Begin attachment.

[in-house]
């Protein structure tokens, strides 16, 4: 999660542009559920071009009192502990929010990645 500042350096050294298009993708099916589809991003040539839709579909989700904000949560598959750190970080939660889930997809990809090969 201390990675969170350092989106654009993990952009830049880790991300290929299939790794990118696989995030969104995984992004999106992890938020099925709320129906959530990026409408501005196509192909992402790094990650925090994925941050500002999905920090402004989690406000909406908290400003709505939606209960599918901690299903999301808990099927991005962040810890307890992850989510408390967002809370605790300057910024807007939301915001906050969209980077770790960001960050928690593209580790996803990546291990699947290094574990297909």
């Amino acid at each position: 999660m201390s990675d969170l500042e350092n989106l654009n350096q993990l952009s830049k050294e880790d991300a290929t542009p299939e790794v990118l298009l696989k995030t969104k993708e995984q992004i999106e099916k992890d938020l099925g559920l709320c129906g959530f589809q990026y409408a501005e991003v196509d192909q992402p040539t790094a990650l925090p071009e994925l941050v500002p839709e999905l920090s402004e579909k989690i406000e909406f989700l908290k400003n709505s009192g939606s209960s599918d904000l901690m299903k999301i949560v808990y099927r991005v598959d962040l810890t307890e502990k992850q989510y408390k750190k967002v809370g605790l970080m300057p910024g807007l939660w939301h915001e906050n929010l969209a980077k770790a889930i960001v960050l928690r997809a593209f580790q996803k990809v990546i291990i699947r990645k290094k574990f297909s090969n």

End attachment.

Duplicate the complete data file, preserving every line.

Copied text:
[in-house]
């Protein structure tokens, strides 16, 4: 999660542009559920071009009192502990929010990645 500042350096050294298009993708099916589809991003040539839709579909989700904000949560598959750190970080939660889930997809990809090969 201390990675969170350092989106654009993990952009830049880790991300290929299939790794990118696989995030969104995984992004999106992890938020099925709320129906959530990026409408501005196509192909992402790094990650925090994925941050500002999905920090402004989690406000909406908290400003709505939606209960599918901690299903999301808990099927991005962040810890307890992850989510408390967002809370605790300057910024807007939301915001906050969209980077770790960001960050928690593209580790996803990546291990699947290094574990297909």
């Amino acid at each position: 999660m201390s990675d969170l500042e350092n989106l654009n350096q993990l952009s830049k050294e880790d991300a290929t542009p299939e790794v990118l298009l696989k995030t969104k993708e995984q992004i999106e099916k992890d938020l099925g559920l709320c129906g959530f589809q990026y409408a501005e991003v196509d192909q992402p040539t790094a990650l925090p071009e994925l941050v500002p839709e999905l920090s402004e579909k989690i406000e909406f989700l908290k400003n709505s009192g939606s209960s599918d904000l901690m299903k999301i949560v808990y099927r991005v598959d962040l810890t307890e502990k992850q989510y408390k750190k967002v809370g605790l970080m300057p910024g807007l939660w939301h915001e906050n929010l969209a980077k770790a889930i960001v960050l928690r997809a593209f580790q996803k990809v990546i291990i699947r990645k290094k574990f297909s090969n």